The more things change, the more they stay the same.
In the world of Windows vulnerabilities, that maxim proved out during the recent sweep of the animated cursor (ANI) file bug, which has more than a passing similarity to a major malware outbreak based on the late-2005 Windows Metafile (WMF) flaw.
With some researchers calling ANI the most dangerous Windows vulnerability since WMF -- and security vendors such as Websense tracking nearly 500 Web sites distributing an ANI exploit -- it seemed only natural to bring out the virtual tape and see how the two measure up.
Our take: Eerie, ain't it?
|News first breaks||Dec. 28, 2005||March 28, 2007|
|Microsoft posts security advisory||Dec. 28, 2005||March 29, 2007|
|Affects||Windows 2000, Windows XP, Windows Server 2003 [Vista more than 12 months from consumer release]||Windows 2000, Windows XP, Windows 2003 Server, Vista|
|First used by||Malicious Web sites||Malicious Web sites|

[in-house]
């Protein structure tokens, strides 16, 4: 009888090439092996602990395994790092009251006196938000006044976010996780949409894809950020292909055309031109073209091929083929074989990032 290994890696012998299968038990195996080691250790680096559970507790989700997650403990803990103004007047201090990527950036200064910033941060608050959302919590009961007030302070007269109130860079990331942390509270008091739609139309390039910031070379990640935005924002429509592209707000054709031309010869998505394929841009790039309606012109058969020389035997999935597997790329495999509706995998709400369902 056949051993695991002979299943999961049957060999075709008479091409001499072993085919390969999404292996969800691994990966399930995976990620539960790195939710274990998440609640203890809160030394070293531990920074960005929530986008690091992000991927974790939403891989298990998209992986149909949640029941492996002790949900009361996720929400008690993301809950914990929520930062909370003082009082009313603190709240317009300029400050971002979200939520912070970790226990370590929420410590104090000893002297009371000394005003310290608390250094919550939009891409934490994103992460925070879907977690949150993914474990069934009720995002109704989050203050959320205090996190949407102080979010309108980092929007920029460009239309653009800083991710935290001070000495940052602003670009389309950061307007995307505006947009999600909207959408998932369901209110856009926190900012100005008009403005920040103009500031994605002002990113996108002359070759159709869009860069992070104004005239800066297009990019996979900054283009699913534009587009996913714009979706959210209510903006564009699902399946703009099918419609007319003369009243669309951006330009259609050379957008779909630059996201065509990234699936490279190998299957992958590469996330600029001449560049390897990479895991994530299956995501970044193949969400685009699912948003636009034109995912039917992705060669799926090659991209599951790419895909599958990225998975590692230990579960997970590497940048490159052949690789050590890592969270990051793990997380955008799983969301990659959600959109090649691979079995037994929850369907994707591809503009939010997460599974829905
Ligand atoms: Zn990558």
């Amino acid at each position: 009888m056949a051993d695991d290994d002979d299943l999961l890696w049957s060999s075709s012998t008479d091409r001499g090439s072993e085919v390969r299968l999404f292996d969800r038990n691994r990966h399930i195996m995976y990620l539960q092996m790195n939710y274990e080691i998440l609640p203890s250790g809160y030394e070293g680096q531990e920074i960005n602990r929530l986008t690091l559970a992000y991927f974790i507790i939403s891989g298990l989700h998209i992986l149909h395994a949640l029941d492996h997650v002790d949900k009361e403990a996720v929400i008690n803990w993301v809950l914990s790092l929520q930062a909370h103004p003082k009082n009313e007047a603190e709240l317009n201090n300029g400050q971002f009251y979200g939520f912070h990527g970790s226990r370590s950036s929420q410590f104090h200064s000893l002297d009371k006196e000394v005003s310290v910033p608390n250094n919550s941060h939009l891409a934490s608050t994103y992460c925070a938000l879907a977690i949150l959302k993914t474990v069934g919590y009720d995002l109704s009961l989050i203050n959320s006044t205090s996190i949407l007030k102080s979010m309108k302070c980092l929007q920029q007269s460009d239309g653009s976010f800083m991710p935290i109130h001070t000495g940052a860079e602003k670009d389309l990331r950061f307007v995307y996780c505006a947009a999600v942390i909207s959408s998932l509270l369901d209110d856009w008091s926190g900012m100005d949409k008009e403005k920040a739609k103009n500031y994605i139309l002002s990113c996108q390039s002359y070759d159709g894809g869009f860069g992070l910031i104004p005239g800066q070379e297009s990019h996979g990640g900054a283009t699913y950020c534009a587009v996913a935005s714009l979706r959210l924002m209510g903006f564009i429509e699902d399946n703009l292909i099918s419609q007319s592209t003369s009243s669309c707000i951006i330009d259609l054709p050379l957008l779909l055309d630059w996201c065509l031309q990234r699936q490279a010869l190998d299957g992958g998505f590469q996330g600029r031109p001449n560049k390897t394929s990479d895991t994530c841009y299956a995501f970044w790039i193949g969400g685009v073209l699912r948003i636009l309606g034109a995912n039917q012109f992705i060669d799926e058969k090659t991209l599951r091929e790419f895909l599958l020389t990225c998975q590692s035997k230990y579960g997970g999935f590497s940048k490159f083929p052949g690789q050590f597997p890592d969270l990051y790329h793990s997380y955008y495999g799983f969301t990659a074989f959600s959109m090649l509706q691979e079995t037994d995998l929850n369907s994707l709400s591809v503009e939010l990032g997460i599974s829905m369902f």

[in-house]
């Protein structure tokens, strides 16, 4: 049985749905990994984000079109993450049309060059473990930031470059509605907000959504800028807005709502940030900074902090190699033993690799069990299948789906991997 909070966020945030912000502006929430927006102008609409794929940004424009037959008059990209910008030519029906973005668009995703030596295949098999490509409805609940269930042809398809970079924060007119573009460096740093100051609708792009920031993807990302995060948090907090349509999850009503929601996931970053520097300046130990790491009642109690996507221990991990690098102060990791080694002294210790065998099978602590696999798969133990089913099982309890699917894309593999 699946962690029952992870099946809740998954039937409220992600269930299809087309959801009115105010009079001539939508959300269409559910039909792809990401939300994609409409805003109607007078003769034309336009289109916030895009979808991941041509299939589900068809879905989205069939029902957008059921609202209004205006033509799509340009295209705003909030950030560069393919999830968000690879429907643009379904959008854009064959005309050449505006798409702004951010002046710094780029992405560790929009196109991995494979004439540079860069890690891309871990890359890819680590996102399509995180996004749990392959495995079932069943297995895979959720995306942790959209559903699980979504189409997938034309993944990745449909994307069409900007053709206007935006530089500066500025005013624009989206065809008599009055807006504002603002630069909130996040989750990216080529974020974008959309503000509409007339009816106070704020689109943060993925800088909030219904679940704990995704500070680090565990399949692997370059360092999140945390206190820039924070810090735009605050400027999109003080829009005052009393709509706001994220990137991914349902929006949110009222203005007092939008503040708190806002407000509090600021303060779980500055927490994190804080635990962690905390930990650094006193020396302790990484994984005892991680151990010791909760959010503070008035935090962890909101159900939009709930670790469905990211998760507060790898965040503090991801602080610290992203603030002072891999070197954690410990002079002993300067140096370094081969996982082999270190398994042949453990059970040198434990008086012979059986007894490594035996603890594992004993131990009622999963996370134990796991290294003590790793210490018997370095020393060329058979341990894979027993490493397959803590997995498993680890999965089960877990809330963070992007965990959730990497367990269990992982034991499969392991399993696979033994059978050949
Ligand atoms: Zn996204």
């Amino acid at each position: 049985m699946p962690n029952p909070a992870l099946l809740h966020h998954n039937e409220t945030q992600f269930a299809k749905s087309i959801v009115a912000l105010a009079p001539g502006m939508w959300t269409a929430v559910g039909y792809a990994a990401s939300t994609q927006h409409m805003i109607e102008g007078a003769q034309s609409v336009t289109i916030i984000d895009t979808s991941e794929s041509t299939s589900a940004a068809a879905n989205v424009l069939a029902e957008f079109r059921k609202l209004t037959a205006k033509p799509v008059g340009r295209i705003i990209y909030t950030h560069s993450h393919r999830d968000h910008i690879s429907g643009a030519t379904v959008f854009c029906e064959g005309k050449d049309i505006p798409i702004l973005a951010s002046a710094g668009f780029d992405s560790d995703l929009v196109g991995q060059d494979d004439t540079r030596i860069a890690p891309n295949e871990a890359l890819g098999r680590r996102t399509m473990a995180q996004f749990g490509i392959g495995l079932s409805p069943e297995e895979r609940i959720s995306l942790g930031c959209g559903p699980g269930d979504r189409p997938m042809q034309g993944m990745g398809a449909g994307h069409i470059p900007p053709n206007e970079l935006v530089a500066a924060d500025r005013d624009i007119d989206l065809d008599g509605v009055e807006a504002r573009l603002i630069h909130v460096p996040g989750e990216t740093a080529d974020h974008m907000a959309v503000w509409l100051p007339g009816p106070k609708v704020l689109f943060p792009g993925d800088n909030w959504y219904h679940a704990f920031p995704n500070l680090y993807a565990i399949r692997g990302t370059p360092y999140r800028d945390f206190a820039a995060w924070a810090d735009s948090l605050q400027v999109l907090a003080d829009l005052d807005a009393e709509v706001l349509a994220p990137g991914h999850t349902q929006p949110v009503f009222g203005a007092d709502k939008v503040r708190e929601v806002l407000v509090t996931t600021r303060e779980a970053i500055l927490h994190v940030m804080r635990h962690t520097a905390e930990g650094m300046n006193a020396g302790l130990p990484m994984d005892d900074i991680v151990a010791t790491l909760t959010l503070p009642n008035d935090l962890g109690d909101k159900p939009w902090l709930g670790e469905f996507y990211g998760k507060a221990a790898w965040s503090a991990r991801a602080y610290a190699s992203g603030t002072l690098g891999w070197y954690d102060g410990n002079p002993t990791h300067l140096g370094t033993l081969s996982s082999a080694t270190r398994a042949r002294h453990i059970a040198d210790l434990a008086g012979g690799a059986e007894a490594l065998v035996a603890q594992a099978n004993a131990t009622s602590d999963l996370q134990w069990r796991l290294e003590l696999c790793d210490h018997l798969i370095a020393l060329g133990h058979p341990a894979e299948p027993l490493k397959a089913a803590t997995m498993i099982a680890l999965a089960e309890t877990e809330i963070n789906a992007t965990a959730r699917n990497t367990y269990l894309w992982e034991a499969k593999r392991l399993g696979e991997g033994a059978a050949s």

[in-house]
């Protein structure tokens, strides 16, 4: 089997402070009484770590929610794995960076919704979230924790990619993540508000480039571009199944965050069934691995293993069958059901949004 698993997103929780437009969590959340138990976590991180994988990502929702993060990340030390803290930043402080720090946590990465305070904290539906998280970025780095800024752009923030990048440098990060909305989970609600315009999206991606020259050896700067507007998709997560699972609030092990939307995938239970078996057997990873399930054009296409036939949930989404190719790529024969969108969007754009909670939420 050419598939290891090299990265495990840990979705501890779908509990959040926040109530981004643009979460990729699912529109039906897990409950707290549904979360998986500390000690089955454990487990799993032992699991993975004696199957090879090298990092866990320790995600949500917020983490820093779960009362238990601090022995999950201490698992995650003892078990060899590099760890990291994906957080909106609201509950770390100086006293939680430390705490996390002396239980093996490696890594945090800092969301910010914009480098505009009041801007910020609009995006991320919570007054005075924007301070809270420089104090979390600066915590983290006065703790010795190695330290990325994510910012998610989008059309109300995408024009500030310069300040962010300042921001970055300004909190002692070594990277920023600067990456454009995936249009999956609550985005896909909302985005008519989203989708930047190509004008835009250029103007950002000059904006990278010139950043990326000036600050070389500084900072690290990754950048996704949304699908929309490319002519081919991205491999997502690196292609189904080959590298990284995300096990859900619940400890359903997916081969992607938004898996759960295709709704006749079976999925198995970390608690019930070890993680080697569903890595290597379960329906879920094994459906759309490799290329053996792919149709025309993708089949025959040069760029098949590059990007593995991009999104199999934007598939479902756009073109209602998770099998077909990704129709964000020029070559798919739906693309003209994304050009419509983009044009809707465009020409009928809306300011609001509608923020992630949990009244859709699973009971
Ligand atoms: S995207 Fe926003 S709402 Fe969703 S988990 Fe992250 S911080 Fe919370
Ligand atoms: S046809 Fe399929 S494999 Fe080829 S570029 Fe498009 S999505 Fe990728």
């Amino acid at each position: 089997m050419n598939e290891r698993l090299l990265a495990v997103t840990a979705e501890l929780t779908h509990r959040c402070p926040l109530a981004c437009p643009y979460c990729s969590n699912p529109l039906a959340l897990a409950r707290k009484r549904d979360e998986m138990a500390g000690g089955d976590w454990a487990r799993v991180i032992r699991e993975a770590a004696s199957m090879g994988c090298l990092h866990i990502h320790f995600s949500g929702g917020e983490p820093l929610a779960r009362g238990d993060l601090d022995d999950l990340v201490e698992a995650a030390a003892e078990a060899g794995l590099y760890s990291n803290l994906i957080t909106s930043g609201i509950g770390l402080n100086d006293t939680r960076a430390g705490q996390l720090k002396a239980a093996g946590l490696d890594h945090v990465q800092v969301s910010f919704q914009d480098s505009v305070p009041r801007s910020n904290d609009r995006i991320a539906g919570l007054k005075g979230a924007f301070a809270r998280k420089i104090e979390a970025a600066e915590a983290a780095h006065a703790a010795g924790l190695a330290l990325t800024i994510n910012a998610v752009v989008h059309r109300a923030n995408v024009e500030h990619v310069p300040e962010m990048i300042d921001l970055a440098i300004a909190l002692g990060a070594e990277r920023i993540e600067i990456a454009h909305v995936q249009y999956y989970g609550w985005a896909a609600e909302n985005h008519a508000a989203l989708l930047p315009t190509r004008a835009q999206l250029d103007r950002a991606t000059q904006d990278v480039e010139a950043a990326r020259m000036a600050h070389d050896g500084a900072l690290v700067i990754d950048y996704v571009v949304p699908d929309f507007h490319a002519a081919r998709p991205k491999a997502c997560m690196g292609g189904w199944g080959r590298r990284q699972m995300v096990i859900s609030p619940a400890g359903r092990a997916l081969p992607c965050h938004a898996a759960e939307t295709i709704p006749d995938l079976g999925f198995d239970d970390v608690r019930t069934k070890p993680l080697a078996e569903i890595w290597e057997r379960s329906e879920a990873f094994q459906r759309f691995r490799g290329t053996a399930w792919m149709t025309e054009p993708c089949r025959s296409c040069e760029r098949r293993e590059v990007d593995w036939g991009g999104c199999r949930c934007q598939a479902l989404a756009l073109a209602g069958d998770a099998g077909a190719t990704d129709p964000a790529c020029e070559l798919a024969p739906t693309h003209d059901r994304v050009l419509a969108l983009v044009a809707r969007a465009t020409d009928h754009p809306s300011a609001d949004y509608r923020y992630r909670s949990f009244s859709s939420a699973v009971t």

|Problem cropped up/patched before?||Yes, last patched in MS05-053 (1 month before)||Yes, last patched in MS05-002 (2 years, 3 months before)|
|Spam containing exploit touts||Happy New Year!||Hot Pictures of Britney Spears!|
|Exploit construction kit released so anyone can be a cyber-cretin||Yes, within 6 days of news breaking||Yes, within 4 days of news breaking|
|Unsanctioned, unofficial third-party patches released before Microsoft's fix by||Ilfak Guilfanov||ZERT (Zeroday Emergency Response Team), eEye Digital Security, Determina|
|Microsoft patches on:||Jan. 5, 2006||April 3, 2007|
|Patch rated as||Critical||Critical|
|# of days between news and patch release||8 days||6 days|
|Microsoft releases out-of-cycle||Yes||Yes|
|Microsoft said:||"Our analysis and guidance has been consistent that although the attacks are serious, they have been fairly stable in terms of spread." -- Debby Fry Wilson, director, Microsoft Security Response Center (MSRC), Jan. 6. 2006||"Our indications...show there is a threat for attacks against this vulnerability to increase, although we haven't seen anything widespread." -- Christopher Budd, program manager, MSRC, April 3, 2007|
|Still used in attacks?||#11 on Kaspersky Lab's Top 20 for March 2007||Stay tuned...|